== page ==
After Court Ruling, US Still In Disarray On Software Patents
What inventions are eligible for patent protection? That question has roiled the US legal system for the last decade. But the Federal Circuit Court of Appeals (often called the nation’s patent court) was supposedly riding to the rescue. The court’s eagerly-awaited en banc decision in CLS Bank Int’l v. Alice Corp. [pdf] was widely expected to clarify the patentability of computer-related inventions, which play a vital role in the US economy. Unfortunately, instead of clarifying the law, the court’s 10 May ruling increased the confusion, casting doubt on more than 300,000 patents - including one-fifth of all patents issued last year.
WIPO Development Committee Ends On Positive Note With Modest Results
After a week which many World Intellectual Property Organization delegates working on development issues found difficult, a degree of consensus appeared in the last hour late on 17 May. Developing countries' requests were substantially scaled down as discussions on several areas threatened to be bogged down indefinitely.
WIPO Group To Consider Substantive Amendment To Patent Cooperation Treaty
On the agenda of the normally technical World Intellectual Property Organization working group on the Patent Cooperation Treaty (PCT) next week is a proposal for an amendment that would incorporate the bilateral Patent Prosecution Highway (PPH) used by some countries into the PCT. This has stirred concern among countries that are currently outside the PPH system.
WIPO Programmes Seek To Bridge IP And Climate Change, Global Health
The World Intellectual Property Organization is involved in activities aimed at facilitating technology transfer for green technologies, and research and development for neglected diseases, malaria and tuberculosis. At the request of member states, WIPO's Global Challenges Division gave a briefing this week on those activities.
World Health Assembly Next Week: R&D, NCDs, Pandemics Top Agenda
With just days before the UN World Health Assembly opens, member states once again face a packed agenda with key decisions to be taken on some highly-politicised public health and intellectual property matters, including how to move forward on the research and development draft resolution. The spotlight will also be on pandemic influenza preparedness, a resolution of size on noncommunicable diseases, the health-related Millennium Development Goals, and putting some reform decisions into practice.
Micro Consensus on WIPO Technical Assistance; Prickly Issues Left Open
One of the key discussions of the World Intellectual Property Organization Committee on Development and IP (CDIP) this week was the improvement of WIPO technical assistance in the area of cooperation and development. Discussions trailed on for two days as countries were unable to agree on recommendations to be implemented, and if there should be any adoption by the committee. Shy of concrete consensus, the committee agreed on three modest actions.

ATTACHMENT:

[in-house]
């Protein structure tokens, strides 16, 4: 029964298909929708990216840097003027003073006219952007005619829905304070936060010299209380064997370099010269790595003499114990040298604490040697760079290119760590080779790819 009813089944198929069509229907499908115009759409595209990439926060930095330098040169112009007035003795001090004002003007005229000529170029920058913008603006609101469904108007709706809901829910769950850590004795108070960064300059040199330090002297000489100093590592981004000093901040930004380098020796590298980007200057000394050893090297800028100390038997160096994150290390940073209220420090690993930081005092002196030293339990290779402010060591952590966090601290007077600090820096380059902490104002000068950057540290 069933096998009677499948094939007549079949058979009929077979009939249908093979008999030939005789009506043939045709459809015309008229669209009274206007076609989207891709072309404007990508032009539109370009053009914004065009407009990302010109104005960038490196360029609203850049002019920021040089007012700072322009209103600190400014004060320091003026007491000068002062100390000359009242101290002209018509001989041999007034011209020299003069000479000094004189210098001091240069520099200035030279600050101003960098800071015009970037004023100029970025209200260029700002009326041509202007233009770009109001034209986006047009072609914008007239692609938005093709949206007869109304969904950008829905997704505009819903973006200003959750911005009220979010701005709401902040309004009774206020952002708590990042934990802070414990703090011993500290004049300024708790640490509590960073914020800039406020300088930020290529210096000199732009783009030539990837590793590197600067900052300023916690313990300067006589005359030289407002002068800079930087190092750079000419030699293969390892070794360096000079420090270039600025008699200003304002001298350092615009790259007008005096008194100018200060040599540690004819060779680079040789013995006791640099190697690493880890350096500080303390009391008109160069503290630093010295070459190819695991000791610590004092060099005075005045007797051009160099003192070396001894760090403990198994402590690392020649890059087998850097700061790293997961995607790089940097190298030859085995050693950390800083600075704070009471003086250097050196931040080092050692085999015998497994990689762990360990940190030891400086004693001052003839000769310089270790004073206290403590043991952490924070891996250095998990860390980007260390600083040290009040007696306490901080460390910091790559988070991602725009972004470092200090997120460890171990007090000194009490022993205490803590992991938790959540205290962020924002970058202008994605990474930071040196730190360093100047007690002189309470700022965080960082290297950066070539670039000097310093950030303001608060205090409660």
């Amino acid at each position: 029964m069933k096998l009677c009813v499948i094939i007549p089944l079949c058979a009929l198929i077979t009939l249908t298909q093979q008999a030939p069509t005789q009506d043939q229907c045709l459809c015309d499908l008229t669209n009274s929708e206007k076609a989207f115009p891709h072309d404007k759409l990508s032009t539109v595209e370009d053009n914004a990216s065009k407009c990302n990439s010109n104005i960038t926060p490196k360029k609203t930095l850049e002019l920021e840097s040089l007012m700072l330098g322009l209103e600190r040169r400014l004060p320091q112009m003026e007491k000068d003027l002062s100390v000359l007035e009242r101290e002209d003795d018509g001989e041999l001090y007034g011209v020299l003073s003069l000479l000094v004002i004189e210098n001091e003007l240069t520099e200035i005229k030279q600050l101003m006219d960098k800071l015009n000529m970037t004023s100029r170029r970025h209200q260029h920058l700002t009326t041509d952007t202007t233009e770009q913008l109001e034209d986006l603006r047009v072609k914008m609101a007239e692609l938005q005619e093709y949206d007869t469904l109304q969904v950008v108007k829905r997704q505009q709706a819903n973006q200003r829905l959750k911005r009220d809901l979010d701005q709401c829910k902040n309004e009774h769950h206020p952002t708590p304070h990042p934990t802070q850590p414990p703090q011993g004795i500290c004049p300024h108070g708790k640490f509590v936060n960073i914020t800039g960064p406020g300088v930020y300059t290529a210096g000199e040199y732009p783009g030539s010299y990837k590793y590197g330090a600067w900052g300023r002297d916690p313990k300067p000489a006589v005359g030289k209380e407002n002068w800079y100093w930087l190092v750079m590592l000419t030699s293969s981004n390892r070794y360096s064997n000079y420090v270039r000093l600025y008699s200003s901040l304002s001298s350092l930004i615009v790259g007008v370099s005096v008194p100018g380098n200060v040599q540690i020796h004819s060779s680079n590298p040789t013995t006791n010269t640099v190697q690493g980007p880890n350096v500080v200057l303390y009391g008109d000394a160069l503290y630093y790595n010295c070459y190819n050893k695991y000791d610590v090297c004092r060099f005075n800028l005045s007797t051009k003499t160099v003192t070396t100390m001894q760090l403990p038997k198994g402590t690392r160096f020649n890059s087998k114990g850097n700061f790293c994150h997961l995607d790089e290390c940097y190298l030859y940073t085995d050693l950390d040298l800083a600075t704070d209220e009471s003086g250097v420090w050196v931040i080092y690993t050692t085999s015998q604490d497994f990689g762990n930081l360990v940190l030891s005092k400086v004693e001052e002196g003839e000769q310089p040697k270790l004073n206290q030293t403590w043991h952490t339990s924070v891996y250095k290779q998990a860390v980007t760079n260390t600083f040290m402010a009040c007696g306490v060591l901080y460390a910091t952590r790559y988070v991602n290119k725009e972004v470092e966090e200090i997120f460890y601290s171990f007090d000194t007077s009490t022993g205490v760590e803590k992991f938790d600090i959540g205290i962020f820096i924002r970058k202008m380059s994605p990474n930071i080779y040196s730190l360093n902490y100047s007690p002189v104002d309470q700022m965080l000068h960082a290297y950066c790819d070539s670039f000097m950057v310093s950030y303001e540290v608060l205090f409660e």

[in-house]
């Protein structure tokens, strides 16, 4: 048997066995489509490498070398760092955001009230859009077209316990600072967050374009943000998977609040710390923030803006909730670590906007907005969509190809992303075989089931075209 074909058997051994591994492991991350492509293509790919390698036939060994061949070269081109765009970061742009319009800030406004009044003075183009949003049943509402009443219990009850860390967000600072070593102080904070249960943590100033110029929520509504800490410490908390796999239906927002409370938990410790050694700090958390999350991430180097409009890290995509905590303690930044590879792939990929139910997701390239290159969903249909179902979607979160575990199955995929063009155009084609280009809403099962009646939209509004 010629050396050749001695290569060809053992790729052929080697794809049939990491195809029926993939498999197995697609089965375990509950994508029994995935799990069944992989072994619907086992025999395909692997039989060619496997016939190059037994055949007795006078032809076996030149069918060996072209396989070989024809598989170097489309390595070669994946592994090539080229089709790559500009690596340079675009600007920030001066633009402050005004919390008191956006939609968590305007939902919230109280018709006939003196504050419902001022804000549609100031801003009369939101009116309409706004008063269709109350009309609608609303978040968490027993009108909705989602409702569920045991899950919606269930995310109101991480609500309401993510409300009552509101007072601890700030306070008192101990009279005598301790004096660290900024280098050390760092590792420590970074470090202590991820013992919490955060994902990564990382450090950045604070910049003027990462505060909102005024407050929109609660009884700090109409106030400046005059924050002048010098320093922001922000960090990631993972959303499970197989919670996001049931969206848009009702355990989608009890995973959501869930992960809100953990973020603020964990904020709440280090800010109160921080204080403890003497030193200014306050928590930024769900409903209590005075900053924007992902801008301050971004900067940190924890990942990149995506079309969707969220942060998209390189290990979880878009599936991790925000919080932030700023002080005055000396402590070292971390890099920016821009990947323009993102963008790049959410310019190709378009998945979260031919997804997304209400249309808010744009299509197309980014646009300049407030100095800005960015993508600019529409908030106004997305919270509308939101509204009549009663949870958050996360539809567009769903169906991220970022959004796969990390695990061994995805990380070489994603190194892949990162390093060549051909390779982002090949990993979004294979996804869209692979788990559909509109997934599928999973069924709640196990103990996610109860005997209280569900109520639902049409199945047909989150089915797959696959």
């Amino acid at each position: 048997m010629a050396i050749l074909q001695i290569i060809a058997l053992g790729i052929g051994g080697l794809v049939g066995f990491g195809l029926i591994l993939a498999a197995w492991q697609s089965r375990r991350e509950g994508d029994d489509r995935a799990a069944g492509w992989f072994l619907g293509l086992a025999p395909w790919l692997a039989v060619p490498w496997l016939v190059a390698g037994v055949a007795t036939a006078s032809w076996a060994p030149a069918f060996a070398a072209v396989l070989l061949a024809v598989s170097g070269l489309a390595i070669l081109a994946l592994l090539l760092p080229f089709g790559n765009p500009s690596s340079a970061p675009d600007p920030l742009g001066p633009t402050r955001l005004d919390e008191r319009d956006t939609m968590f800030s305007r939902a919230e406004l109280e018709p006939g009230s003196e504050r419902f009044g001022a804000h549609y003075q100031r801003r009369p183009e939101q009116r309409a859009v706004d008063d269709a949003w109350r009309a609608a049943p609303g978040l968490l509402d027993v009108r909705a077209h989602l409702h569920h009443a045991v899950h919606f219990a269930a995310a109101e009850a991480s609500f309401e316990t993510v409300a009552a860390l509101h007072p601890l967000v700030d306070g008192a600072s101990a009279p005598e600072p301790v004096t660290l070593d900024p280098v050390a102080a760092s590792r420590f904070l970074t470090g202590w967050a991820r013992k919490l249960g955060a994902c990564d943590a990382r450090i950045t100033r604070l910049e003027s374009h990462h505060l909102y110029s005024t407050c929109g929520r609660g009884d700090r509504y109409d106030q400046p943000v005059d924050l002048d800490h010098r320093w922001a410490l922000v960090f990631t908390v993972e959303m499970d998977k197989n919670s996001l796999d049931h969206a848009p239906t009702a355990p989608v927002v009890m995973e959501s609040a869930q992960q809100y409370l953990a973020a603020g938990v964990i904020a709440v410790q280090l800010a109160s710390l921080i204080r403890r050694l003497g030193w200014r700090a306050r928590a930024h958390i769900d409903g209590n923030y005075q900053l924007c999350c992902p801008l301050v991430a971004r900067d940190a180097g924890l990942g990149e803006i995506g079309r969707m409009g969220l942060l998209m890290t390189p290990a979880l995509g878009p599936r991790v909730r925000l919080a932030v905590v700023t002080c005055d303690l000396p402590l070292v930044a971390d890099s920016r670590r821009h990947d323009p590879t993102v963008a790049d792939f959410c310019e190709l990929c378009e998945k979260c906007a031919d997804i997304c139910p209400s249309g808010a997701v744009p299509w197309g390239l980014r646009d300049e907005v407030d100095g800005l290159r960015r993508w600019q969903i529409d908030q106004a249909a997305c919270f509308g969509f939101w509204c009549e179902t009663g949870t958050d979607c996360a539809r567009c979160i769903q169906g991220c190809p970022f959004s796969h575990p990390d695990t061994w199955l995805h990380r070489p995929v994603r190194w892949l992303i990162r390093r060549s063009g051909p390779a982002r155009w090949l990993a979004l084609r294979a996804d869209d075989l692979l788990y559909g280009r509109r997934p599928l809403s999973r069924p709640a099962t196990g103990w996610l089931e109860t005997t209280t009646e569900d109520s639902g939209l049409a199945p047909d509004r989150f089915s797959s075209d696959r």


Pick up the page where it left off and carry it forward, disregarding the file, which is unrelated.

World Telecom Policy Forum Agrees On Six Opinions
While controversies over the role of governments in internet governance could not be avoided at the World Telecom Policy Forum this week, six prepared opinions were all passed with only minor changes. But a Brazilian proposal to "operationalize the role of governments in the multistakeholder framework of internet governance," discussed at some length during the concluding day of the forum, did not find consensus.
IPR Lists For Trans-Atlantic Trade Deal Still Growing; Risk Of Locking In Old IPR Regimes?
Locking in Europe and the United States to “old” intellectual property regimes is the one “killer argument” against including an IP chapter in the upcoming Transatlantic Trade and Investment Partnership (TTIP), according to Bernd Hugenholtz, director of the Institute for Information Law (IViR) at the University of Brussels. Hugenholtz spoke at a workshop on “What Role for Intellectual Property Rights in the TTIP?,” organised by Marietje Schaake, member of the European Parliament for the Liberal Group. Questions also were raised during the meeting about the lack of transparency of free trade negotiations.
UNCTAD Figures Show Record World Trade In Creative Goods
Global exports of creative goods and services reached a record US$ 624 billion in 2011, according to the latest figures from the United Nations Conference on Trade and Development (UNCTAD). Such creative goods include arts and crafts, books, graphic and interior design works, fashion, films, music, new media, printed and visual media, as well as audiovisuals.
Industry Report Calls For Fight Against Counterfeits In Free Trade Zones
A new report released today by the International Chamber of Commerce Business Action to Stop Counterfeiting and Piracy (BASCAP) calls for increased regulation in free trade zones to stop the facilitation of counterfeiting and piracy in these areas.